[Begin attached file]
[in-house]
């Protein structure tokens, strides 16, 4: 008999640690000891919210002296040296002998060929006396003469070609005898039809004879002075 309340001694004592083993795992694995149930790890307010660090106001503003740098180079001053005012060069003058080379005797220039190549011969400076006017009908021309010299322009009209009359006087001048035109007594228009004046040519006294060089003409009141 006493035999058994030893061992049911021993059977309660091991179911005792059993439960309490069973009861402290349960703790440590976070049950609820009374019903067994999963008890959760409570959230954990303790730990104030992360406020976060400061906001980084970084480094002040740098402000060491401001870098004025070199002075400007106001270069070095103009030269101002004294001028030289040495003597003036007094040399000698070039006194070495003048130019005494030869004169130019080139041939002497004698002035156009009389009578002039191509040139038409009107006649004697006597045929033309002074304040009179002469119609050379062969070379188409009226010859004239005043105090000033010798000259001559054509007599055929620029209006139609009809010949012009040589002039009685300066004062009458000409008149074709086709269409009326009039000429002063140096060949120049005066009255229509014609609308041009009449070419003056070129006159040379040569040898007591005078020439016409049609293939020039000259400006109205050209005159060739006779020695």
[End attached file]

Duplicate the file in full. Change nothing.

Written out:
[in-house]
């Protein structure tokens, strides 16, 4: 008999640690000891919210002296040296002998060929006396003469070609005898039809004879002075 309340001694004592083993795992694995149930790890307010660090106001503003740098180079001053005012060069003058080379005797220039190549011969400076006017009908021309010299322009009209009359006087001048035109007594228009004046040519006294060089003409009141 006493035999058994030893061992049911021993059977309660091991179911005792059993439960309490069973009861402290349960703790440590976070049950609820009374019903067994999963008890959760409570959230954990303790730990104030992360406020976060400061906001980084970084480094002040740098402000060491401001870098004025070199002075400007106001270069070095103009030269101002004294001028030289040495003597003036007094040399000698070039006194070495003048130019005494030869004169130019080139041939002497004698002035156009009389009578002039191509040139038409009107006649004697006597045929033309002074304040009179002469119609050379062969070379188409009226010859004239005043105090000033010798000259001559054509007599055929620029209006139609009809010949012009040589002039009685300066004062009458000409008149074709086709269409009326009039000429002063140096060949120049005066009255229509014609609308041009009449070419003056070129006159040379040569040898007591005078020439016409049609293939020039000259400006109205050209005159060739006779020695």